Sports sits on a powerful pedestal, able to influence initiatives and create change. With sustainability an increasingly critical global crisis, our industry’s venues can be conduits to change, while also influencing the millions of fans who frequent them. The impact of initiative influence is explored with Kristen Fulmer, Senior Director of Sustainability, OVG360, Senior Sustainability Director, GOAL and Omar Mitchell, Vice President, Sustainable Infrastructure & Growth Initiatives, National Hockey League.
This transcript has been lightly edited for content and clarity.
What role do you play in the sports industry, and specifically in the sustainability and strategy space?
KF: I run a program called Goal within OVG360, which lives within Oakview Group more broadly. We help to integrate sustainability strategies into venues of all kinds including arenas, stadiums, convention centers, anywhere that OVG360 works and hopes to apply the learnings from Climate Pledge Arena and bring that to venues around the world.
I studied sustainable design within the world of architecture and worked in corporate real estate and in affordable housing for many years integrating sustainability there. I realized the opportunity for influence that certain buildings had and got really excited about and interested in sports to create change and transitioned there to think about venues more broadly.
OM: I am the Vice President of Sustainable Infrastructure and Growth Initiatives at the National Hockey League. I've been at the league for 10 years and I oversee all of our environmental sustainability efforts across the league and its member clubs.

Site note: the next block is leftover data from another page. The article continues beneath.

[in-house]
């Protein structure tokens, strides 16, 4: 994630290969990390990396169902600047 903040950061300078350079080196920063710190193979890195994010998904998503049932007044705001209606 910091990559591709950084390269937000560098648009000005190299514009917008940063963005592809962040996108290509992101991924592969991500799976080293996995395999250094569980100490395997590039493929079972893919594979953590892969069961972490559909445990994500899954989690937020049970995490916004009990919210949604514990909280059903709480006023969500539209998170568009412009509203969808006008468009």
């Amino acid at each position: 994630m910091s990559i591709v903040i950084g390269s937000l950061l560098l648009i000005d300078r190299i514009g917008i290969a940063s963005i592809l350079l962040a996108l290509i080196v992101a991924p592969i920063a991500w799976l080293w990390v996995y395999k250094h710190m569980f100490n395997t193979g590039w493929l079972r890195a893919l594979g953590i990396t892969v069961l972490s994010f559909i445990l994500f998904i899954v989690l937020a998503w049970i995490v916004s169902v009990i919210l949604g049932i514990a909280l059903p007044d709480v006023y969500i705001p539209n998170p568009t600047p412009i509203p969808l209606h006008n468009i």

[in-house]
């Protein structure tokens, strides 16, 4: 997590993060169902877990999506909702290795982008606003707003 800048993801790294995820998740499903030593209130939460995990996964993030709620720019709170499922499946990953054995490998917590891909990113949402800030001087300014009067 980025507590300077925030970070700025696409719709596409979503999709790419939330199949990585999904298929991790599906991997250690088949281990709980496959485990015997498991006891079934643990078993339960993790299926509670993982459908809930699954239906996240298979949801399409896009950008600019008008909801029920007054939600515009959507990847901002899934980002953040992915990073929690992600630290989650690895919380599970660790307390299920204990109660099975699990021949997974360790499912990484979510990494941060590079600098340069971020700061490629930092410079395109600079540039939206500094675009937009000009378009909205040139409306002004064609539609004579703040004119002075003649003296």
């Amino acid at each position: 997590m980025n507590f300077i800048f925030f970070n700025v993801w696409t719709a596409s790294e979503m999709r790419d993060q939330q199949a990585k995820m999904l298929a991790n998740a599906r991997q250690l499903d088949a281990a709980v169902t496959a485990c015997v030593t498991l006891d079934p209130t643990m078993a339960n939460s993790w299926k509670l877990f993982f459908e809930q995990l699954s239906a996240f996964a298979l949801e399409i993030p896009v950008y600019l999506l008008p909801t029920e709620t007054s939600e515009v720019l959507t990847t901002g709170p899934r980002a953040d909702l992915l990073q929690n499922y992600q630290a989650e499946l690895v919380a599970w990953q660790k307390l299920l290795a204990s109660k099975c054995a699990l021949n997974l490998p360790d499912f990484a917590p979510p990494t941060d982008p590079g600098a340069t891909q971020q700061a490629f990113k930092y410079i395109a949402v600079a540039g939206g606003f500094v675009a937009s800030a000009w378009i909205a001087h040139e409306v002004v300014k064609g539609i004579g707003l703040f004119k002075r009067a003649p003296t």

We launched our NHL Green Platform in 2010 as a mandate by the commissioner to promote sustainable business practices and over the past 12 plus years, we're really seeing this effort become way more advanced and driven both at the league as well as at the club and venue level.
How is our industry doing its part to enhance sustainable venue design and operation?
KF: Sports and entertainment is a global industry the impacts of climate change is a global problem. Though these are big topics, we have to think locally and that means working within venues at a very local scale to create change. Venues around the world are starting to do that.
Using partnerships – brands that are really interested in creating an impact – is leveraging the voices and power of fans and visitors. Even hearing from athletes and artists who want to perform in certain venues and the demands to create influential change.
Sports and entertainment more broadly is enacting that change by listening to the world around them and inspiring change because we have such a platform to do that in a really exciting and really unique way.
OM: We've seen a real shift in how sports and entertainment venues have adopted sustainable business practices either by reducing operational costs or seeing it as a revenue driver by bringing in marketing partners and brands who share value with sports properties who are prioritizing sustainability.
Marketing partners are interested in this space. We're seeing that customers who are coming into venues are demanding some of the things that they feel are important to them from an environmental perspective.
One example of that was plastic straws and the fact that single-use plastics is a big concern particularly in oceans. And there was big movement around reducing single-use plastics, particularly straws, in sports and entertainment venues.
KF: The good and the challenging thing about sustainability is that it can look so different depending on where you are and depending on who's implementing it or what they want to do. There are really big initiatives a venue can take on and there are very small implementation strategies that venues can take on.
What other challenges are we overcoming as we strive to lead this initiative?